You probably love your boss’ TV shows, but besides Mr. Lagasse’s own work, when you see food culture today in popular media that is not his, whose work do you admire? How has food’s sudden popularity within the past few years changed how you run a restaurant? Is it more difficult being successful with a more culinary knowledgeable clientele?
In addition to Chef Emeril, I admire Eric Ripert and Thomas Keller. The popularity of culinary shows has made our restaurant guests more educated and aware of the industry. But it makes me push myself harder and set higher standards for our cuisine. I live by the Vince Lobardi quote: ”We’re gonna chase perfection. We may never reach it, but we’re gonna chase it.”

You change the menu seasonally. What is coming up for summer? When you develop new entrees, what do you do to perfect them?
We just finalized our spring menu, so we are just now starting to think about our summer menu. Refining our ideas, sourcing products and getting the presentation just right takes a considerable amount of time. The team at e2 is continuing to strengthen our relationship with local farmers, and the ingredients we get from them always make it to our menus. Even when a menu is ready to go, as a chef, you always want to make it better.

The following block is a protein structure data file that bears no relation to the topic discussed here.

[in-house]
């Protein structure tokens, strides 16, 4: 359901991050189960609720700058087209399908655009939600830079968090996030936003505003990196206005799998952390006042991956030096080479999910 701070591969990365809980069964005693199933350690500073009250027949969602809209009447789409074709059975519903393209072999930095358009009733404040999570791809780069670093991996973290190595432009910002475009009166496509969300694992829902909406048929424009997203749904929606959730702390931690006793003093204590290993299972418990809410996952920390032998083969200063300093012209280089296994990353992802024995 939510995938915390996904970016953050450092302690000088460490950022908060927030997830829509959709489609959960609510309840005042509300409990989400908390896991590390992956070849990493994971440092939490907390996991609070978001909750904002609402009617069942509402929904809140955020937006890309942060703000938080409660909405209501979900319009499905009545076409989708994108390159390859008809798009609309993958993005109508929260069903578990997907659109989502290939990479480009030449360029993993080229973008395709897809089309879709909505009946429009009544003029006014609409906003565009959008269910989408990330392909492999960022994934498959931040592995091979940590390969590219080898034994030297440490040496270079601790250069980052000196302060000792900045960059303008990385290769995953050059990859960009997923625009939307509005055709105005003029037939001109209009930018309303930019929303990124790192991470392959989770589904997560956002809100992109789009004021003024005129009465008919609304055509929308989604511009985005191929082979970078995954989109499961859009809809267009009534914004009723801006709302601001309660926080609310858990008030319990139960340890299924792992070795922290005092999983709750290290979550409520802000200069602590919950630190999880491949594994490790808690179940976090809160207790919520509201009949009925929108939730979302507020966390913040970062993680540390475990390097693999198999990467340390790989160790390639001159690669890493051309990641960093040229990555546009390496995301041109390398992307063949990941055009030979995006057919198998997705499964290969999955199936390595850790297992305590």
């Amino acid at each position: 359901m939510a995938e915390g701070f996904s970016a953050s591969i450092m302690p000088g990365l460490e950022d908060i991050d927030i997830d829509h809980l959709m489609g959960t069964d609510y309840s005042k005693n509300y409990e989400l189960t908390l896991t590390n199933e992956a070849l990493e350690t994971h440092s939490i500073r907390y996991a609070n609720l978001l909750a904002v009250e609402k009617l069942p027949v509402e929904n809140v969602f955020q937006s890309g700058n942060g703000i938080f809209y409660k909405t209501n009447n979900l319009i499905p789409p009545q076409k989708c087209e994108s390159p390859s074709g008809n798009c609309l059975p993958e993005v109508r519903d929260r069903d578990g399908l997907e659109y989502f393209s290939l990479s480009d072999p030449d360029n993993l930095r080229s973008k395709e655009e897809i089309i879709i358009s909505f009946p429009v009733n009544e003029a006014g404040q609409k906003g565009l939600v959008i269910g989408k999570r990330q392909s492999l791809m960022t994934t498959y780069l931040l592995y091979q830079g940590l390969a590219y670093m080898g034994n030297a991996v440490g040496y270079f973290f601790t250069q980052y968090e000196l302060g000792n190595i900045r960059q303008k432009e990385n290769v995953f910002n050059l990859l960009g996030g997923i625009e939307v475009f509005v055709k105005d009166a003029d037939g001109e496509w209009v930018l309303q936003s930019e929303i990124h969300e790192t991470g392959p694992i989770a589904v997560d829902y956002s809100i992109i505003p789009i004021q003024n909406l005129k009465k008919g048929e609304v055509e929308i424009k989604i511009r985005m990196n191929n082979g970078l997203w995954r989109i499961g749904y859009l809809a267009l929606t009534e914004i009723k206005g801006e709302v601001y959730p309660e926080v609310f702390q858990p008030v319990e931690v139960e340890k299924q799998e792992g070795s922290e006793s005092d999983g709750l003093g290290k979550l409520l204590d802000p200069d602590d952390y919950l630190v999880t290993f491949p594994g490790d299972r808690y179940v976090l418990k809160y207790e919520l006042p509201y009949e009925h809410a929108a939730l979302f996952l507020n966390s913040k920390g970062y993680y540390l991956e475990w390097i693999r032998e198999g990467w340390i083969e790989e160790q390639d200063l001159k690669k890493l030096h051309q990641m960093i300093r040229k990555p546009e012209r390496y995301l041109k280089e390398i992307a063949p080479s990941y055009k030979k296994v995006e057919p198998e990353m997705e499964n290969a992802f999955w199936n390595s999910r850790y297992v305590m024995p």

You seem to have grown up in a home where family was as important as the food. With the restaurant situated in North Carolina, your customers probably have a similar expectation of being with the family or making a dinner date more intimate, whereas in Manhattan or Chicago, some of the big name restaurants are about impressing someone over an extravagant meal. At e2, how do you do the opposite, making less become more and therefore, making traditionally down home food into something special?
Charlotte is becoming more and more like the bigger cities: the city is really picking up momentum and is a new Southern city. We’ll take a classic southern dish like shrimp and grits and find a way to take it to the next level. That really means making sure we get the product from the right place: for example, we like to get the grits out of Anson Mills in South Carolina. We also try to mix things up on the menu. Some dishes are all about the wow factor, yet there are others where you’re going to be able to read the menu and know every ingredient listed. Others will have a little surprise. We play with flavor matches and that can often give a dish the wow factor.